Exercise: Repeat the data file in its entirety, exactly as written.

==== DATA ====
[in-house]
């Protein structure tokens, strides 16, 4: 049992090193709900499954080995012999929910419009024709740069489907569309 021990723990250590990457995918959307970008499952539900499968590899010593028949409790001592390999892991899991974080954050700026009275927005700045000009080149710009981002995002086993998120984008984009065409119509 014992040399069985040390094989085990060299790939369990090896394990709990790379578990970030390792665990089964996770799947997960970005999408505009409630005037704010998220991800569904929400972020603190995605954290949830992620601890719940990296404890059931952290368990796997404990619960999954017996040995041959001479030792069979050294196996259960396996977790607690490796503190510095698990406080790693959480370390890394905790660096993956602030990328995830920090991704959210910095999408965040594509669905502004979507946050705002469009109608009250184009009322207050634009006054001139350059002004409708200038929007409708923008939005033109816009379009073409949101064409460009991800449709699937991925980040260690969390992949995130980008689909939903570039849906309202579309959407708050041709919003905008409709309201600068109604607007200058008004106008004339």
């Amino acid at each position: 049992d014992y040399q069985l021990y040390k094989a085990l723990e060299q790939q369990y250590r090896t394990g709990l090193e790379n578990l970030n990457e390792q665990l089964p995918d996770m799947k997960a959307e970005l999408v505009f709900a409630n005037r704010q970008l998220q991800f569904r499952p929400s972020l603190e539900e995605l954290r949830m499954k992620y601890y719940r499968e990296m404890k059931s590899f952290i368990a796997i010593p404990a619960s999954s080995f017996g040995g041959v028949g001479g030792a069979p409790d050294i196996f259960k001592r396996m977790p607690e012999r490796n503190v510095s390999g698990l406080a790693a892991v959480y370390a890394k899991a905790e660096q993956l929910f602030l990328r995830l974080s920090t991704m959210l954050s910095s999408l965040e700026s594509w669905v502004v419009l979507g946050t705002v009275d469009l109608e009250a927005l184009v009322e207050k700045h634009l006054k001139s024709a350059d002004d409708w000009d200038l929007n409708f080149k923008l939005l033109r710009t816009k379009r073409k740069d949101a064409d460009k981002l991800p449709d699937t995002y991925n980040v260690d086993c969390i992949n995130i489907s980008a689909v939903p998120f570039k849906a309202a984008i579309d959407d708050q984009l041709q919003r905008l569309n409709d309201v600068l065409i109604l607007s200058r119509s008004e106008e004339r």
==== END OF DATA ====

[in-house]
């Protein structure tokens, strides 16, 4: 049992090193709900499954080995012999929910419009024709740069489907569309 021990723990250590990457995918959307970008499952539900499968590899010593028949409790001592390999892991899991974080954050700026009275927005700045000009080149710009981002995002086993998120984008984009065409119509 014992040399069985040390094989085990060299790939369990090896394990709990790379578990970030390792665990089964996770799947997960970005999408505009409630005037704010998220991800569904929400972020603190995605954290949830992620601890719940990296404890059931952290368990796997404990619960999954017996040995041959001479030792069979050294196996259960396996977790607690490796503190510095698990406080790693959480370390890394905790660096993956602030990328995830920090991704959210910095999408965040594509669905502004979507946050705002469009109608009250184009009322207050634009006054001139350059002004409708200038929007409708923008939005033109816009379009073409949101064409460009991800449709699937991925980040260690969390992949995130980008689909939903570039849906309202579309959407708050041709919003905008409709309201600068109604607007200058008004106008004339």
């Amino acid at each position: 049992d014992y040399q069985l021990y040390k094989a085990l723990e060299q790939q369990y250590r090896t394990g709990l090193e790379n578990l970030n990457e390792q665990l089964p995918d996770m799947k997960a959307e970005l999408v505009f709900a409630n005037r704010q970008l998220q991800f569904r499952p929400s972020l603190e539900e995605l954290r949830m499954k992620y601890y719940r499968e990296m404890k059931s590899f952290i368990a796997i010593p404990a619960s999954s080995f017996g040995g041959v028949g001479g030792a069979p409790d050294i196996f259960k001592r396996m977790p607690e012999r490796n503190v510095s390999g698990l406080a790693a892991v959480y370390a890394k899991a905790e660096q993956l929910f602030l990328r995830l974080s920090t991704m959210l954050s910095s999408l965040e700026s594509w669905v502004v419009l979507g946050t705002v009275d469009l109608e009250a927005l184009v009322e207050k700045h634009l006054k001139s024709a350059d002004d409708w000009d200038l929007n409708f080149k923008l939005l033109r710009t816009k379009r073409k740069d949101a064409d460009k981002l991800p449709d699937t995002y991925n980040v260690d086993c969390i992949n995130i489907s980008a689909v939903p998120f570039k849906a309202a984008i579309d959407d708050q984009l041709q919003r905008l569309n409709d309201v600068l065409i109604l607007s200058r119509s008004e106008e004339r």